NBL rats in this study died on average of 41 to 46 weeks after treatment with testosterone plus estradiol had commenced (Tables 2 and 4). This hormonal treatment resulted in a high incidence of multifocal adenocarcinomas originating from the ducts of the dorsolateral and anterior prostate in the periurethral region, confirming previous observations (20). In the selenomethionine experiment, the prostate carcinoma incidence ranged from 93% to 97%, and in the α-tocopherol experiment, it ranged from 83% to 90% (Tables 2 and 4). In the vast majority of animals, these tumors were multifocal with 60% to 80% of tumor-bearing animals having more than two foci of prostate cancer (Tables 2 and 4). Carcinomas of the anterior prostate ducts outside the periurethral area were also frequent (53-73%), but carcinomas originating in the glandular portions of the dorsolateral and anterior prostate lobes and in the seminal vesicle were very rare (Tables 2 and 4). Lesions classified as carcinoma in situ (morphologically identical to carcinomas but without clear invasive growth) were occasionally observed in the ducts and glandular portions of the anterior prostate and seminal vesicles (Tables 2 and 4). All animals had focal dysplastic and inflammatory lesions in the lateral prostate lobes (Tables 2 and 4) and pituitary tumors (Tables 3 and 5). The spectrum and morphology of these neoplastic and nonneoplastic lesions (data not shown) was comparable with that observed previously in this animal model (20–23). Mammary tumors were observed in all treatment groups of both experiments and a few neoplasms were observed in sites other than the accessory sex organs or mammary glands (Tables 3 and 5).
Effects of selenomethionine
Feeding testosterone plus estradiol–treated NBL rats with selenomethionine mixed into the diet at 1.5 and 3.0 mg/kg did not affect prostate carcinoma incidence and multiplicity (Table 2). Selenomethionine at these doses did not affect body weight (data not shown) or mortality (Table 2). Rats in the high dose group tended to eat 3% to 9% more food than controls, which was statistically significant at 4 weeks but not at 8 and 24 weeks (Table 3).
The incidence of inflammation and inflammation-associated epithelial dysplasia in the lateral prostate caused by the testosterone plus estradiol treatment was also not affected by dietary selenomethionine (Table 2). The high dose of selenomethionine significantly reduced the severity of epithelial dysplasia in the lateral prostate that was not associated with inflammatory lesions: the incidence of dysplastic lesions of moderate to marked severity was reduced from 100% in the control group to 59% in high dose animals, whereas the incidence of slightly dysplastic lesions increased to 41% (Table 2).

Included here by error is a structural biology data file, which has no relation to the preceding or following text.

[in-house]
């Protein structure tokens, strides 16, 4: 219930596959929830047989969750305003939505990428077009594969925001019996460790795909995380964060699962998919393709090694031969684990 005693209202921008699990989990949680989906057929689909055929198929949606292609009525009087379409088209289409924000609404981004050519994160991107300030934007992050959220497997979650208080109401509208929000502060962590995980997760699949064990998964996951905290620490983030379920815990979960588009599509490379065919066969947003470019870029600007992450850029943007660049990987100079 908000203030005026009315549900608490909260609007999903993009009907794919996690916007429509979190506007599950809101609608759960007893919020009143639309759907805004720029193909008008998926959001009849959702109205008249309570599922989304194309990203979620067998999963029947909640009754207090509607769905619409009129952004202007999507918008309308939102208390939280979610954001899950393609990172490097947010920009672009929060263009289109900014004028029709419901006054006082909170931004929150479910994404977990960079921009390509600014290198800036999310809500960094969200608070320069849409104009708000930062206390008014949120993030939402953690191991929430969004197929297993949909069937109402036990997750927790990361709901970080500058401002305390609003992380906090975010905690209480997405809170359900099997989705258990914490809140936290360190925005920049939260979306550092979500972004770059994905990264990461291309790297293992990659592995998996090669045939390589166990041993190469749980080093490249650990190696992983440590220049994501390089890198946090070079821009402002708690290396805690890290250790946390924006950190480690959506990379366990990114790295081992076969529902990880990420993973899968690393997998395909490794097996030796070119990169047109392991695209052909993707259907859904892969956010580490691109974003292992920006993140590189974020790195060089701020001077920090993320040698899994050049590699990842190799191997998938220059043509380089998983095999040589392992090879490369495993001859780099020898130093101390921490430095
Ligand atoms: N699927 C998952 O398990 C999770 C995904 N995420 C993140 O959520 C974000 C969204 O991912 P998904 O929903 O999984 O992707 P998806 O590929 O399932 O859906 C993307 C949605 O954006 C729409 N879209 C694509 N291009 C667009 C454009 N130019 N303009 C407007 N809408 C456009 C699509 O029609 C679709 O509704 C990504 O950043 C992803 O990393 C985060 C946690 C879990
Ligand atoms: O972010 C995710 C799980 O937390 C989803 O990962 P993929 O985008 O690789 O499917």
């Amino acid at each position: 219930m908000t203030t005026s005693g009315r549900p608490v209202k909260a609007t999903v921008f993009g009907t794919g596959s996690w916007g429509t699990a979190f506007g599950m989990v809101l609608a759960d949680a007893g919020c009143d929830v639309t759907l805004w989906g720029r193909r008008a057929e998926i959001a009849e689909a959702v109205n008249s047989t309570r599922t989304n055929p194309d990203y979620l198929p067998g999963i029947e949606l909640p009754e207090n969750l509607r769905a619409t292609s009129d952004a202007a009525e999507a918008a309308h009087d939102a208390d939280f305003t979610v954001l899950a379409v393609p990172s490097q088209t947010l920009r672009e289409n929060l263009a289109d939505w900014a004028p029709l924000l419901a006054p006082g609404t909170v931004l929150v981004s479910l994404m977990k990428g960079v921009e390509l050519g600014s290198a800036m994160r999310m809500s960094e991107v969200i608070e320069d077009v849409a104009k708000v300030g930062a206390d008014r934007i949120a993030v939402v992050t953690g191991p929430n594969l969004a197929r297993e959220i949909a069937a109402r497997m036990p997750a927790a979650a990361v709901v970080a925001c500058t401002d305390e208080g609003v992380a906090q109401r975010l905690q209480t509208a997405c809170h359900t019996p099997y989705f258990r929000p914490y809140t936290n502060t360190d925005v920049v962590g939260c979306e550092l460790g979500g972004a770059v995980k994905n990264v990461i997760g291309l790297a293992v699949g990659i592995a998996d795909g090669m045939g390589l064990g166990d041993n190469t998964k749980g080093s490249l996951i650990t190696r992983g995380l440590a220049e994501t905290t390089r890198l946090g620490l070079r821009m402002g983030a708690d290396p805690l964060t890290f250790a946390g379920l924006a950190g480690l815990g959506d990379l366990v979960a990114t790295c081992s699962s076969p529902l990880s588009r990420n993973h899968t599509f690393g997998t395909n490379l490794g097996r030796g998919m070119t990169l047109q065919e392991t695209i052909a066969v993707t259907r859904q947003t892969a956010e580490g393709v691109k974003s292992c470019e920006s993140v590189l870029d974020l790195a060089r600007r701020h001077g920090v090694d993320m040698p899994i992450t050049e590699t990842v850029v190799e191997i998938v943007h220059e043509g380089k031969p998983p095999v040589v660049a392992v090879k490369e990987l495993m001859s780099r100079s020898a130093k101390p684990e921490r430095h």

Selenomethionine did not affect the incidence of tumors at other sites, including pituitary tumors found in 100% of rats treated with testosterone plus estradiol, which is a known estrogen effect (Table 3).
Effect of α-tocopherol
Feeding testosterone plus estradiol–treated NBL rats with α-tocopherol mixed into diet at 2,000 and 4,000 mg/kg did also not affect prostate cancer incidence and multiplicity (Table 4). Dietary α-tocopherol at these doses did not affect body weight (data not shown), food intake (data not shown), or mortality (Table 4).
The incidence of marked epithelial dysplasia in the lateral prostate caused by the testosterone plus estradiol treatment was significantly reduced by α-tocopherol in a dose-related fashion, regardless of whether the dysplastic lesions were associated with inflammation (Table 4). α-Tocopherol also slightly, but statistically significantly, reduced the incidence of marked inflammation in the lateral prostate in a dose-related fashion (Table 4).
Dietary α-tocopherol significantly increased the incidence of adenocarcinomas of the mammary glands at both dietary concentrations (Table 5). α-Tocopherol did not affect the development of pituitary tumors occurring in 100% of NBL rats treated with testosterone plus estradiol or the incidence of tumors at other sites (Table 5).
In the present study, we showed that feeding of 1.5 and 3.0 ppm selenium in the form of selenomethionine and 2,000 and 4,000 ppm α-tocopherol mixed into a natural ingredient diet did not affect prostate carcinogenesis in an animal model that involves oxidative stress and inflammation, the testosterone and estradiol–treated NBL rat. Importantly, the findings of this study reproduce the result of the SELECT trial that a daily supplement of 200 μg selenium (as l-selenomethionine), 400 IU vitamin E (as DL-α-tocopherol), and their combination do not prevent prostate cancer. These findings are also consistent with our previous observations in the methylnitrosourea plus testosterone-treated WU rat prostate cancer model (16, 17).